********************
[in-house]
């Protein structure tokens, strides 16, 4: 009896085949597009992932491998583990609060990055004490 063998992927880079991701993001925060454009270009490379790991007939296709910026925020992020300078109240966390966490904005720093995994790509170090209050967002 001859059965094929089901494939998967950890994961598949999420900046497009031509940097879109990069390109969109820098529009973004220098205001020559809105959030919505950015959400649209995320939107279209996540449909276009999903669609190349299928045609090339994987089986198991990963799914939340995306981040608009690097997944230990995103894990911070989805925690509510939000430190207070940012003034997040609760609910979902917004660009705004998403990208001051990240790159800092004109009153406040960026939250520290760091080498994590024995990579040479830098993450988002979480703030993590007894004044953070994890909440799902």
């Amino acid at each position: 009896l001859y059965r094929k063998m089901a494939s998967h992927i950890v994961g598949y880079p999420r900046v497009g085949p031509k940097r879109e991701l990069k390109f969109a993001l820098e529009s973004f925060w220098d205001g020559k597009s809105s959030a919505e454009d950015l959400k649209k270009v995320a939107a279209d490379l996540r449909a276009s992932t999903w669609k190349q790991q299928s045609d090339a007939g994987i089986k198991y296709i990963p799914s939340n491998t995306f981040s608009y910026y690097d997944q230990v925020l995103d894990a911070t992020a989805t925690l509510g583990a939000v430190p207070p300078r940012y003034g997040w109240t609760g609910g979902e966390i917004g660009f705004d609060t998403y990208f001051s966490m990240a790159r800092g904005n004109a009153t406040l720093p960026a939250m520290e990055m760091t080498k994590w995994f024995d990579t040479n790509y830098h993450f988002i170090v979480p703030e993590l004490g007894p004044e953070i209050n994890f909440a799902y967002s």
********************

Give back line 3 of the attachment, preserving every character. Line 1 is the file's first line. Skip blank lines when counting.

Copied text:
């Amino acid at each position: 009896l001859y059965r094929k063998m089901a494939s998967h992927i950890v994961g598949y880079p999420r900046v497009g085949p031509k940097r879109e991701l990069k390109f969109a993001l820098e529009s973004f925060w220098d205001g020559k597009s809105s959030a919505e454009d950015l959400k649209k270009v995320a939107a279209d490379l996540r449909a276009s992932t999903w669609k190349q790991q299928s045609d090339a007939g994987i089986k198991y296709i990963p799914s939340n491998t995306f981040s608009y910026y690097d997944q230990v925020l995103d894990a911070t992020a989805t925690l509510g583990a939000v430190p207070p300078r940012y003034g997040w109240t609760g609910g979902e966390i917004g660009f705004d609060t998403y990208f001051s966490m990240a790159r800092g904005n004109a009153t406040l720093p960026a939250m520290e990055m760091t080498k994590w995994f024995d990579t040479n790509y830098h993450f988002i170090v979480p703030e993590l004490g007894p004044e953070i209050n994890f909440a799902y967002s």